Cornerstone

“All I could do was beg God not to let her die, to give us more time with her, at least one more Mother’s Day together with her. I have never felt so helpless in all my life.”

Come now, you who say, “Today or tomorrow we will go into such and such a town and spend a year there and trade and make a profit”— yet you do not know what tomorrow will bring. What is your life? For you are a mist that appears for a little time and then vanishes. Instead you ought to say, “If the Lord wills, we will live and do this or that.”
- James 4:13-15

I walked into the pizzeria to pick up dinner before community group. Time was already a little tight, so I was moving quickly. My phone rang, and I saw it was my uncle. He never calls.

“Hey Ashley, I’m sorry to bother you, but your mom’s really sick…”

At that exact moment in the middle of a dimly lit restaurant in Culver City, my life became sharply divided into two parts: the time before my mom went to the hospital, and the time afterward.

My mother had been working for an organization that assigns caregivers to elderly individuals, people sick and nearing the end of their lives, in need of assistance for the simple day-to-day things. My mom would drive them to doctor appointments, go grocery shopping for them or with them, cook, clean, bathe, and generally assist these people with whatever they needed. Many were grateful for her, and requested her services when they had notoriously fired all other caregivers. Others were harsh toward her, taking out frustrations on her as their dementia and confusion eroded social graces. It was very demanding work and my mom wasn’t in great health. She’d taken a break for several weeks and was not feeling good due to several health issues she was working through.

One thing that I and many others knew about my mother was that she enjoyed a glass of wine or two every night to end her day. What many of us didn’t know was that over time and added stresses, that glass of wine had grown to four or five per night. And none of us, even those closest to her, knew just how precarious her problem had grown.

The morning after I’d gotten that phone call from my uncle, my mother was admitted to the hospital with a case of sepsis, a serious reaction of the body to an infection. Her entire body was under attack from natural poison in her blood, and unfortunately, her organs were in no shape to fight. Her liver and kidneys had suffered severe damage due to the alcohol, and it didn’t look good.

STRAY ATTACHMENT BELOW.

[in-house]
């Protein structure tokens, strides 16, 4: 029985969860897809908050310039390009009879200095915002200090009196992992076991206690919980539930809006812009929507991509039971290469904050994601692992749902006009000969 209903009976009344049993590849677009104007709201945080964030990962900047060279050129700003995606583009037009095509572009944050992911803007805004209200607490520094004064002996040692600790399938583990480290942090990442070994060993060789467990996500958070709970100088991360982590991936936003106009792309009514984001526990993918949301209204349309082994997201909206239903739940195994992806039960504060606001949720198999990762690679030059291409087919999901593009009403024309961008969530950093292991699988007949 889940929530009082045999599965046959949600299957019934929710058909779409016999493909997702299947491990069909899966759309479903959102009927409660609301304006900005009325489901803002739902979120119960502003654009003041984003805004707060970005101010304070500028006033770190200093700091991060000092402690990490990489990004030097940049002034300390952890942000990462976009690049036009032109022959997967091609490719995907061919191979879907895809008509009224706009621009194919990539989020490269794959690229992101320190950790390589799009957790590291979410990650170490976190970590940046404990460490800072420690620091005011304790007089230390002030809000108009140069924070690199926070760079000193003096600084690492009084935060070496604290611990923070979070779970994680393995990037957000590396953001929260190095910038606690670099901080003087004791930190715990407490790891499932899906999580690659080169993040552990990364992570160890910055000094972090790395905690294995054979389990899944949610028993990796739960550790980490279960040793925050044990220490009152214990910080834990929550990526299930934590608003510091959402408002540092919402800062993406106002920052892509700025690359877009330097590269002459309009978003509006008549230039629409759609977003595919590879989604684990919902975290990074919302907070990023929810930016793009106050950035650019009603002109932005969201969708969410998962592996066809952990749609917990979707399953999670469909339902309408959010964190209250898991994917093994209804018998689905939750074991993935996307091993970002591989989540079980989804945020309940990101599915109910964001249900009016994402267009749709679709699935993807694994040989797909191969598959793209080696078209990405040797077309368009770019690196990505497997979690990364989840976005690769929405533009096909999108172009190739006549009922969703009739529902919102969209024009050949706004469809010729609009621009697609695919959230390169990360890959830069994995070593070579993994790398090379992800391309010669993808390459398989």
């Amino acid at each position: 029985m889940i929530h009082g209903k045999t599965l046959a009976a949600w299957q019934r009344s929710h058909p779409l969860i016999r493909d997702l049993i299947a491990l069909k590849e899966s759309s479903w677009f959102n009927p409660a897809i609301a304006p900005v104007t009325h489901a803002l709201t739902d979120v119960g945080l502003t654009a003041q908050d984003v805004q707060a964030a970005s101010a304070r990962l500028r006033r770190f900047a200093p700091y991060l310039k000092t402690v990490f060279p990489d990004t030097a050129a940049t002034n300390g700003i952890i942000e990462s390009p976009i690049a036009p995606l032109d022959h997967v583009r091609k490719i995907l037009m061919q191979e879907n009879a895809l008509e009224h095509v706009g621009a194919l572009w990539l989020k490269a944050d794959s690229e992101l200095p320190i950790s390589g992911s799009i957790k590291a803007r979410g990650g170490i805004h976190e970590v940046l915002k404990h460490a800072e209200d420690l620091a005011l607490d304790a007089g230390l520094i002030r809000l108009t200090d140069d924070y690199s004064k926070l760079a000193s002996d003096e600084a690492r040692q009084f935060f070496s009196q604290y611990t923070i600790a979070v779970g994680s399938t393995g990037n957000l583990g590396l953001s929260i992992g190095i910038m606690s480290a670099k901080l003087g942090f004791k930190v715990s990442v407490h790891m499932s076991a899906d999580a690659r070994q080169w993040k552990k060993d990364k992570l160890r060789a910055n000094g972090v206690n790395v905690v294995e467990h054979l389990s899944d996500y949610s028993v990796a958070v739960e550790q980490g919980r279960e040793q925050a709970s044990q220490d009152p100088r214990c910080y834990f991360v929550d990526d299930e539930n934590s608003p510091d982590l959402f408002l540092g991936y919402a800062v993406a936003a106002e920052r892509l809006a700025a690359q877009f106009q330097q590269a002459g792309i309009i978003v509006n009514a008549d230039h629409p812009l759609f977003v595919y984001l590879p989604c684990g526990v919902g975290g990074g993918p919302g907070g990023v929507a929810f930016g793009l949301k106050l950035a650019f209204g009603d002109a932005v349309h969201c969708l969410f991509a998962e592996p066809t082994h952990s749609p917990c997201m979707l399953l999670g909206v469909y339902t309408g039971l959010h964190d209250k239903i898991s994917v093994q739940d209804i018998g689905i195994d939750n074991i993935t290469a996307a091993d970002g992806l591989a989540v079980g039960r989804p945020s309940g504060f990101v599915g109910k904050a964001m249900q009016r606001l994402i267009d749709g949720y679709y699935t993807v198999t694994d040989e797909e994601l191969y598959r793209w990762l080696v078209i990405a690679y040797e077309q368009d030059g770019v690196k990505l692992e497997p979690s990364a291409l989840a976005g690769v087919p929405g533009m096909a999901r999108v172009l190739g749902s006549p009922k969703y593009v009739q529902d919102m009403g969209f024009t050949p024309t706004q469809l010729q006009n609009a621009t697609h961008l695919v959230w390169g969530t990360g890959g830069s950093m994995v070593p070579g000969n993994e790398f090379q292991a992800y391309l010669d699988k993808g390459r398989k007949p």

Now I must mention that there is no one in the world who could say anything bad about my mom’s character, or speak negatively about the kind of person that she was. When I speak of her drinking problem, I speak with no harshness or judgment. It simply was what it was. We love her and recognize her beauty and goodness, while at the same time recognizing that she was merely human, and thus was as we all are: a sinner in need of a savior.

We know that the whole creation has been groaning as in the pains of childbirth right up to the present time. Not only so, but we ourselves, who have the firstfruits of the Spirit, groan inwardly as we wait eagerly for our adoption to sonship, the redemption of our bodies. For in this hope we were saved. But hope that is seen is no hope at all. Who hopes for what they already have? But if we hope for what we do not yet have, we wait for it patiently.

In the same way, the Spirit helps us in our weakness. We do not know what we ought to pray for, but the Spirit himself intercedes for us through wordless groans. And he who searches our hearts knows the mind of the Spirit, because the Spirit intercedes for God’s people in accordance with the will of God.
- Romans 8:22-27

The first night that my mom was admitted was the hardest in some ways. How serious was it? Was she going to die right away? How were they going to treat her? How long could we stay? My dad, a naturally emotional guy, was heartbroken and in shock. While he knew she had a problem, he had no idea that her condition had already gotten as bad as it was, and was hating himself for not reacting sooner.

At one point I went to the bathroom and broke down crying. All I could do was beg God not to let her die, to give us more time with her, at least one more Mother’s Day together with her. I have never felt so helpless in all my life. It is one thing to hear that you should lean on God in times of suffering. It is another thing entirely to have the floor, walls, ceiling, and whole world dropped out from underneath and around you, forcing you to reach up within the free fall and say, “There is nothing to hold onto but you! Lord, have mercy!”

The first three or four days in the hospital were hopeful. She was extremely weak, but she was awake and responsive, even chuckling with us as we fed her. There was one night where my dad, my brother, and I were in the room with her just enjoying one another’s company. The first night that she was admitted, my dad felt convicted to ask for her forgiveness for some things they’d struggled with in their marriage, and when she looked at him now I saw such an intent sweetness in her gaze that my heart smiled within. Every night when we left, we made sure to tell her that we loved her.